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Old 06-28-2018, 08:39 AM   #1
enginestar
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Installing on a new hard drive - anything extra I need to do?


I've got an SSD hard drive.
I was going to install Linux Mint.

Just wondering... is there anything I 'should' do... like partition the hard drive or something beforehand?

I'm assuming the ISO will have everything I need to just install? But then the whole hard drive is taken up? Or are there disk management tools I can use later to partition and format as much as I like?

Also... 2 things...

1. If I want multiple boot of different Linux... what should I do? How can I add and remove different OS?

2. If I want to wipe and use for Windows, what should I do to format and prepare the hard drive?

Thanks.

Last edited by enginestar; 06-28-2018 at 08:41 AM.
 
Old 06-28-2018, 08:54 AM   #2
hydrurga
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Although the installation process allows you to partition the disk as you require, I tend to pre-partition my disk with GParted Live. That encourages me to pre-plan how I am going to allocate space to the various operating systems.

It is entirely up to you how you allocate filesystems, and there are differing views as to how this should be done, but just for info, a basic summary of my multi-distro system would be the following (it's actually more complicated than this because I also have Windows installed, I have a separate /home/data partition shared between distros for Linux-specific work, and my main data partition is encrypted NTFS):

20GiB / (Mint 19)
20GiB /home (Mint 19)
40GiB TimeShift snapshots partition (Mint 19 - I tend to keep a lot of these, hence the size)
20GiB / (another distro)
20GiB /home (another distro)
7GiB swap partition (I have 6GiB RAM)
400GiB data partition (shared between distros - documents, videos, photos, music etc)
 
Old 06-28-2018, 09:17 AM   #3
BW-userx
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treat it like a hard drive, and do with it whatever you'd do with a hard drive, except defrag it, use trim instead.
 
Old 06-28-2018, 09:37 AM   #4
rtmistler
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The Mint ISO will allow you to partition the entire drive.

There are disk management tools, included with Mint or able to be installed, which will allow you to later partition things differently.

If you want to multiple boot different Linux you can either do something in advance like what hydrurga has recommended, or you can address it when you install that next Linux distribution.

Adding and removing different operating systems is something you can do.

Wiping the drive and using it for Windows is also something you can do.

You can do all of the things which you are asking about.

A concern is that you are asking complex, or advanced, questions without offering what your preferences are. And I'm not sure that some detailed answer as to how to map out your partitions or a recommendation to use a partitioning tool is the correct answer here. Some people can get their selves into more trouble using tools like that, or at least until they have the breadth of experience to know exactly what they want and the confidence to know that they can fix an "oops", or at least recover from it.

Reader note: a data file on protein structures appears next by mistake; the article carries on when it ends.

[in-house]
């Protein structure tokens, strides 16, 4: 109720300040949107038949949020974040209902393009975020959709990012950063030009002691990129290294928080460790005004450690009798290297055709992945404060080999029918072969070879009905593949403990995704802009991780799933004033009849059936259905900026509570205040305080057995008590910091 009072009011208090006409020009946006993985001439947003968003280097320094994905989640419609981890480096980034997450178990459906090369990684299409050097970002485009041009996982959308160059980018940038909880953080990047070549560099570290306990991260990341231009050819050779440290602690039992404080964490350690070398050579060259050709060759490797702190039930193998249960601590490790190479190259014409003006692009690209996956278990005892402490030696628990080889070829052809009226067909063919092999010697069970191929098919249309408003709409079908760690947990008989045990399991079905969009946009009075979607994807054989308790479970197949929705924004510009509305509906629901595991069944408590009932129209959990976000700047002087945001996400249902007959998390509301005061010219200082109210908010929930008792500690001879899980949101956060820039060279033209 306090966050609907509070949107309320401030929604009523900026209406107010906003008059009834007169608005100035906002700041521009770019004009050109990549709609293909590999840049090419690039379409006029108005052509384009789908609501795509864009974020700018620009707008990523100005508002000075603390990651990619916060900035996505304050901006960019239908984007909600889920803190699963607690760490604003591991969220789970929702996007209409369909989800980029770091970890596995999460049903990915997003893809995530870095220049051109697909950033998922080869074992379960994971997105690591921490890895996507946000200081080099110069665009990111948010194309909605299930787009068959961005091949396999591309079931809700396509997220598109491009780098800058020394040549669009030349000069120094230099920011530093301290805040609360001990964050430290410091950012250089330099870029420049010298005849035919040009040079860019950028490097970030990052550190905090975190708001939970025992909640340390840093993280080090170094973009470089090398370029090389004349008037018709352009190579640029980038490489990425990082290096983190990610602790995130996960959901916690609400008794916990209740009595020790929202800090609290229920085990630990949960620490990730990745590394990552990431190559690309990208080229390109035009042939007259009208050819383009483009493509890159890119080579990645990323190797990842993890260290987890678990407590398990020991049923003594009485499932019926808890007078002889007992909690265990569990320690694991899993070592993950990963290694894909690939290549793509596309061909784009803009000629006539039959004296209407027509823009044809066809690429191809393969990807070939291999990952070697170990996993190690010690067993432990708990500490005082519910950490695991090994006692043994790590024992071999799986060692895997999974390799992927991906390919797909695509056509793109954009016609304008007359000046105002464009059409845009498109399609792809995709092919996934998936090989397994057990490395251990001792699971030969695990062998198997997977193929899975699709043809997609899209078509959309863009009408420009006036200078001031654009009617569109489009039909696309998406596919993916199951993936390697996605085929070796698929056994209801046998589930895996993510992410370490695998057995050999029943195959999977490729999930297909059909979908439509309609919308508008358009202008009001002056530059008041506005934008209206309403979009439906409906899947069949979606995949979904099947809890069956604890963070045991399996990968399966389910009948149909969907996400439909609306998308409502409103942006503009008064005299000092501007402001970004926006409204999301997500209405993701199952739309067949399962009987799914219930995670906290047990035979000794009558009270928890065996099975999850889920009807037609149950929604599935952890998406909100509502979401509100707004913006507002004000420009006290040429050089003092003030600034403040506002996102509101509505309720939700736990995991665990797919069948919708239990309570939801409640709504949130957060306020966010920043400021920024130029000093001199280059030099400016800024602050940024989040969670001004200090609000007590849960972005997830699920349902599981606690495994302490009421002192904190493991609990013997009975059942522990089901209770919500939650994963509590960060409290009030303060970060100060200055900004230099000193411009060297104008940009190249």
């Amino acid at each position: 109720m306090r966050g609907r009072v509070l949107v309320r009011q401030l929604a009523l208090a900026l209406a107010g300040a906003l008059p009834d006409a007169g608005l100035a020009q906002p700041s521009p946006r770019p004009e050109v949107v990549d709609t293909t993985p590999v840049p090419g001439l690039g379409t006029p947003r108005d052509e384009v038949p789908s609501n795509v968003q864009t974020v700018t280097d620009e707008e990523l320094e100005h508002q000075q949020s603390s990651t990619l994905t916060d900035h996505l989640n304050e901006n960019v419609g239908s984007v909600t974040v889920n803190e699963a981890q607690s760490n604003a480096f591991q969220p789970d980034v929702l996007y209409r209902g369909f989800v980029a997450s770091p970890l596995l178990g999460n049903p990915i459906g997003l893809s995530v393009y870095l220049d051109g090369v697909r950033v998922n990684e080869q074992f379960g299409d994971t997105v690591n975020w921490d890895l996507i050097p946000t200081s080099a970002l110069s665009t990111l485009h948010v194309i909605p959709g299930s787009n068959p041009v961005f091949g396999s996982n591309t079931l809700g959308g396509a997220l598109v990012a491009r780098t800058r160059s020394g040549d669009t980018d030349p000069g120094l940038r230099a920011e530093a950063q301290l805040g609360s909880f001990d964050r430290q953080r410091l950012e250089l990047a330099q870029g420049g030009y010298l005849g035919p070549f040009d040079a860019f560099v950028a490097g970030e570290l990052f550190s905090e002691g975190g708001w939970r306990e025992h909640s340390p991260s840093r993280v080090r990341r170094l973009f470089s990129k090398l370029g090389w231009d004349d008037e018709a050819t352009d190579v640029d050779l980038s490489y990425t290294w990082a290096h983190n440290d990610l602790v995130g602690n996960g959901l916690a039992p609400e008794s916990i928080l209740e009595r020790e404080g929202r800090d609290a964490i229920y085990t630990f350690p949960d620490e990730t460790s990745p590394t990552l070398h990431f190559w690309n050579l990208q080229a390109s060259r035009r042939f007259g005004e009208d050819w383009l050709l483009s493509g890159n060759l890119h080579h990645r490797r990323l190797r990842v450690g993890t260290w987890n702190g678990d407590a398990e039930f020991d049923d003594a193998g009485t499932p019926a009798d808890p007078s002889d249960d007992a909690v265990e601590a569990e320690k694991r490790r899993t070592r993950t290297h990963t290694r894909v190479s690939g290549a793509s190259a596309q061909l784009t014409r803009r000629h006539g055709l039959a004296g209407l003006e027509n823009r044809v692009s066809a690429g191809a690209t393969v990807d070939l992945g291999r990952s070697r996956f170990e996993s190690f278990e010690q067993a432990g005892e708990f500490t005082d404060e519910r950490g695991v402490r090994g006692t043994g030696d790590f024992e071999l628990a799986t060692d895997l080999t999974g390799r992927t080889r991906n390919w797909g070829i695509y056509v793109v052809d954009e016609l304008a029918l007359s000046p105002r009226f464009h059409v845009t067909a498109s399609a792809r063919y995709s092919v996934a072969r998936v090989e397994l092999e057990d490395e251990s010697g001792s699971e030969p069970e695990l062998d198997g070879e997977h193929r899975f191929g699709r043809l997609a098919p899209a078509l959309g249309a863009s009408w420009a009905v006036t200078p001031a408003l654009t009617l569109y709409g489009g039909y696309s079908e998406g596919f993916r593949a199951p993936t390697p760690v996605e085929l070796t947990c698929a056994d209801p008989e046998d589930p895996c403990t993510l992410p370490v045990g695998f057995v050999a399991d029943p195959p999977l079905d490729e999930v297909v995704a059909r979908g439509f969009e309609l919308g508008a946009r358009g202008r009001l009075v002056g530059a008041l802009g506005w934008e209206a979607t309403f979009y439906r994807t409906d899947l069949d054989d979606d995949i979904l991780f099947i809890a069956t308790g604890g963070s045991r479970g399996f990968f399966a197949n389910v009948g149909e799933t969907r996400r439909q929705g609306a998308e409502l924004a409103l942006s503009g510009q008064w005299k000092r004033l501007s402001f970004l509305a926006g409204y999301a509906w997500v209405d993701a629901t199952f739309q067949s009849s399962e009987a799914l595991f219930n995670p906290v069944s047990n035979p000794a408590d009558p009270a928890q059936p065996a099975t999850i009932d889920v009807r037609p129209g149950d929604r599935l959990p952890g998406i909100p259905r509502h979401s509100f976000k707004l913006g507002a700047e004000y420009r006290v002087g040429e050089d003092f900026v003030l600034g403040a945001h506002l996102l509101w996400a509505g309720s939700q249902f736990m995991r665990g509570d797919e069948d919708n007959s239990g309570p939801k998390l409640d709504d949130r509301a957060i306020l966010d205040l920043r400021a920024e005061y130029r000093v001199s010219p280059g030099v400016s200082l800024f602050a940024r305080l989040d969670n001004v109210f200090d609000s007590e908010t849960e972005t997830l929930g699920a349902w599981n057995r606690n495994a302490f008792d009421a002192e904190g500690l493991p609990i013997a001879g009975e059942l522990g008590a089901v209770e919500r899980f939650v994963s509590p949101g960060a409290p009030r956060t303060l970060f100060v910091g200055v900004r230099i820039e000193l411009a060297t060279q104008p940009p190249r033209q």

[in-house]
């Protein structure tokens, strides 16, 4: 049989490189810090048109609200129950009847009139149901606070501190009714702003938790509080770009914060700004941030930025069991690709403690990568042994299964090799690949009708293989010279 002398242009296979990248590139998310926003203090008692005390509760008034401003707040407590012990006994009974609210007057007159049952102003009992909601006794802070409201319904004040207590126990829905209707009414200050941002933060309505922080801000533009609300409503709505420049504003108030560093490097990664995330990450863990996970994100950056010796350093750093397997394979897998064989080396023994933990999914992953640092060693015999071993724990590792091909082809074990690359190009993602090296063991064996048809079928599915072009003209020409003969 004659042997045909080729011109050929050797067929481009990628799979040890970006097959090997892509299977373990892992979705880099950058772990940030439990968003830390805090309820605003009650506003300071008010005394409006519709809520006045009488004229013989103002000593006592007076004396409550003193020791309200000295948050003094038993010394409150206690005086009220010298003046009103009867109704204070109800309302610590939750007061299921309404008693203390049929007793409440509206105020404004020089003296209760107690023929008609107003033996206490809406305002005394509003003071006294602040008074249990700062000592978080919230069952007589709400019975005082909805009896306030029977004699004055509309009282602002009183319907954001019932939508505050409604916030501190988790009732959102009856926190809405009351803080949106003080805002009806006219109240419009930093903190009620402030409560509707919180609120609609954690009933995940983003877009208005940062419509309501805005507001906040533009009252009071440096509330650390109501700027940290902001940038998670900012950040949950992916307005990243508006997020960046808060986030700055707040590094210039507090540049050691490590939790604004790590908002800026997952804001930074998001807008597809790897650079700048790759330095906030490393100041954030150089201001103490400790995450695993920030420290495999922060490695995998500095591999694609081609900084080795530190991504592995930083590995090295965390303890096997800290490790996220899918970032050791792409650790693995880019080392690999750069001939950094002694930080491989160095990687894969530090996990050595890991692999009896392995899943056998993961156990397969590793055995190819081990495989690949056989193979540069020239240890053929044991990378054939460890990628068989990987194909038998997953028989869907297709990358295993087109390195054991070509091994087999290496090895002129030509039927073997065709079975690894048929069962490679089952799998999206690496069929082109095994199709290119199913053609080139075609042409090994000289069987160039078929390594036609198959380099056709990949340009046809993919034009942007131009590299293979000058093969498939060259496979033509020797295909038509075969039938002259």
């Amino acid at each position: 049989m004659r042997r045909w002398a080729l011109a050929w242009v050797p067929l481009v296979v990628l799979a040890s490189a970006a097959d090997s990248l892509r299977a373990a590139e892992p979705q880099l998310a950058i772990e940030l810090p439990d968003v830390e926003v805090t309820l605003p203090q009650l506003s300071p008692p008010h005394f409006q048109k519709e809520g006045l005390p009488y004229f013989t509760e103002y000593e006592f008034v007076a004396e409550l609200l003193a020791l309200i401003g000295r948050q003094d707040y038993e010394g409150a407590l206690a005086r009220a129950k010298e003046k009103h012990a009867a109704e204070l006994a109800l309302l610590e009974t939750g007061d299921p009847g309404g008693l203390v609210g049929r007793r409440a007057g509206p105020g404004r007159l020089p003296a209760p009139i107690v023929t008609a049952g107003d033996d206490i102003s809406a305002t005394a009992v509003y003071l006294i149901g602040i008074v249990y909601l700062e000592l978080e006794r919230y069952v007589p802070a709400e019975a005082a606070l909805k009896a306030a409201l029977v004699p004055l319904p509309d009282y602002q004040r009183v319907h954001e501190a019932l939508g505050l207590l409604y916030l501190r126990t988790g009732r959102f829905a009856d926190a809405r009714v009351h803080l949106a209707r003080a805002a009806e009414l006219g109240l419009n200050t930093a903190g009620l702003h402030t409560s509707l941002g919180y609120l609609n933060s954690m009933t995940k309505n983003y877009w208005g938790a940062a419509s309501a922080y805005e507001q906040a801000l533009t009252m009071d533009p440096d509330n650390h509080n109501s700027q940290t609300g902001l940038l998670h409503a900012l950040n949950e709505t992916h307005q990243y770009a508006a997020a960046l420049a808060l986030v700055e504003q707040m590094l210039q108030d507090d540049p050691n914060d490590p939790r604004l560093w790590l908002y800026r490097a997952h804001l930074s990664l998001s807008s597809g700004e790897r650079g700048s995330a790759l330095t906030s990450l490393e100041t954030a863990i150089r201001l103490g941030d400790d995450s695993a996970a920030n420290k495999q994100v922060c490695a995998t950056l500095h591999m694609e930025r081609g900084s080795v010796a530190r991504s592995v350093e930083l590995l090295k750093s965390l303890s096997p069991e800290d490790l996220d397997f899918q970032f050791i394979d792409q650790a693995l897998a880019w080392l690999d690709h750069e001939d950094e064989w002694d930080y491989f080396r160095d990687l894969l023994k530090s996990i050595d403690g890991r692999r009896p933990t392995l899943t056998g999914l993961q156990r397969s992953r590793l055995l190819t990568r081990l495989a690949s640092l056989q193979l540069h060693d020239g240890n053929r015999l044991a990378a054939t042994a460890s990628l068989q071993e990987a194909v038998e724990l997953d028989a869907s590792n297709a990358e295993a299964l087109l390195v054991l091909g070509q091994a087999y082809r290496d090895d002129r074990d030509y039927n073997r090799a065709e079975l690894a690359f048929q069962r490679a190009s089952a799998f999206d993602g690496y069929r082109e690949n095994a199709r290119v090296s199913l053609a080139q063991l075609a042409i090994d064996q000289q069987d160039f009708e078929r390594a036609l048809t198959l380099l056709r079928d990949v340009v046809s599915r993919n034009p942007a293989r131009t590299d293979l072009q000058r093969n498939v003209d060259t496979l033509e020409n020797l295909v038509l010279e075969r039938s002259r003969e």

Some answers depend upon what you envision yourself doing with this computer, in the future.

Meanwhile, leaving open many possibilities is not always everyone's style. Believe me, I've done that and then promptly never used anything I set aside to use for some future purpose that wasn't fully defined.

Some of us never leave open any possibility of reclaiming or installing Windows again. I myself have enough spare equipment, that I test new distributions on a non-used computer and also rarely use dual boot.

It would help to know your experience level, as well as the concerns which make you ask these numerous questions of varying possibilities.
 
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Old 06-28-2018, 09:43 AM   #5
jsbjsb001
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Adding to what others have already said (which for the most part I agree with); you'll need a SWAP partition if you would like to be able to hibernate your system.
 
Old 06-28-2018, 10:17 AM   #6
yancek
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It isn't clear from your post whether you have another OS (windows?) currently installed and if so, which is it? If you have 8/10 it is almost certainly a UEFI install so you would need to install Mint UEFI also or you will have problems switching to boot another OS. Best to use the manual install method if you have and want to retain another OS. In Mint it is called Something Else. And if you do have windows installed, shrink the largest partition with Disk Management to create free space first and don't bother trying to create partitions. The GParted partition manager should be on the Mint install DVD/flash drive.
 
Old 06-28-2018, 01:09 PM   #7